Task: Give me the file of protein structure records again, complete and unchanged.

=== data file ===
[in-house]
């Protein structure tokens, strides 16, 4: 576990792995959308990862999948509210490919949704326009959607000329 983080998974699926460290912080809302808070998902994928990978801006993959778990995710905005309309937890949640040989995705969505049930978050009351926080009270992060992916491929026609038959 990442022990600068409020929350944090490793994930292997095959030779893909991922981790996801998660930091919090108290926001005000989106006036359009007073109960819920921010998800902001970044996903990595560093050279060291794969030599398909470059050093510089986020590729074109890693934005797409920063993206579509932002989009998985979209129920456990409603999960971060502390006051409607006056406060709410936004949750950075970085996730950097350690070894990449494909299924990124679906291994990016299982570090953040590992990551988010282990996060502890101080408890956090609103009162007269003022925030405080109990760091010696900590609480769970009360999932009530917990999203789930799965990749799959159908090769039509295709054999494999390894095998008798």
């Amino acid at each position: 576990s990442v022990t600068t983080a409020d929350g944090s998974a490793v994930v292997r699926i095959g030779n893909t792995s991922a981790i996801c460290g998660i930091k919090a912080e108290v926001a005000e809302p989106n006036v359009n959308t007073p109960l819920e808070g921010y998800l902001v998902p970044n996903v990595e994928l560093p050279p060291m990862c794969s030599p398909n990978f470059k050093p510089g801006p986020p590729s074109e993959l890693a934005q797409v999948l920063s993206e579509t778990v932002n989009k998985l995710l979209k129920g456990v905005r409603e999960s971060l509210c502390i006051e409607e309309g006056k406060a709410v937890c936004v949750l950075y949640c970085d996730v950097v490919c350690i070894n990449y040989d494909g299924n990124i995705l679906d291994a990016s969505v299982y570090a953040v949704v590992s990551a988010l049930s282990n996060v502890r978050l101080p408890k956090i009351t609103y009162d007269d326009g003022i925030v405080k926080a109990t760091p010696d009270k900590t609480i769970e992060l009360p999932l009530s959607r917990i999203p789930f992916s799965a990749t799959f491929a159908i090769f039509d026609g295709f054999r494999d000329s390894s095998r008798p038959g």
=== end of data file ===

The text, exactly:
[in-house]
């Protein structure tokens, strides 16, 4: 576990792995959308990862999948509210490919949704326009959607000329 983080998974699926460290912080809302808070998902994928990978801006993959778990995710905005309309937890949640040989995705969505049930978050009351926080009270992060992916491929026609038959 990442022990600068409020929350944090490793994930292997095959030779893909991922981790996801998660930091919090108290926001005000989106006036359009007073109960819920921010998800902001970044996903990595560093050279060291794969030599398909470059050093510089986020590729074109890693934005797409920063993206579509932002989009998985979209129920456990409603999960971060502390006051409607006056406060709410936004949750950075970085996730950097350690070894990449494909299924990124679906291994990016299982570090953040590992990551988010282990996060502890101080408890956090609103009162007269003022925030405080109990760091010696900590609480769970009360999932009530917990999203789930799965990749799959159908090769039509295709054999494999390894095998008798």
């Amino acid at each position: 576990s990442v022990t600068t983080a409020d929350g944090s998974a490793v994930v292997r699926i095959g030779n893909t792995s991922a981790i996801c460290g998660i930091k919090a912080e108290v926001a005000e809302p989106n006036v359009n959308t007073p109960l819920e808070g921010y998800l902001v998902p970044n996903v990595e994928l560093p050279p060291m990862c794969s030599p398909n990978f470059k050093p510089g801006p986020p590729s074109e993959l890693a934005q797409v999948l920063s993206e579509t778990v932002n989009k998985l995710l979209k129920g456990v905005r409603e999960s971060l509210c502390i006051e409607e309309g006056k406060a709410v937890c936004v949750l950075y949640c970085d996730v950097v490919c350690i070894n990449y040989d494909g299924n990124i995705l679906d291994a990016s969505v299982y570090a953040v949704v590992s990551a988010l049930s282990n996060v502890r978050l101080p408890k956090i009351t609103y009162d007269d326009g003022i925030v405080k926080a109990t760091p010696d009270k900590t609480i769970e992060l009360p999932l009530s959607r917990i999203p789930f992916s799965a990749t799959f491929a159908i090769f039509d026609g295709f054999r494999d000329s390894s095998r008798p038959g």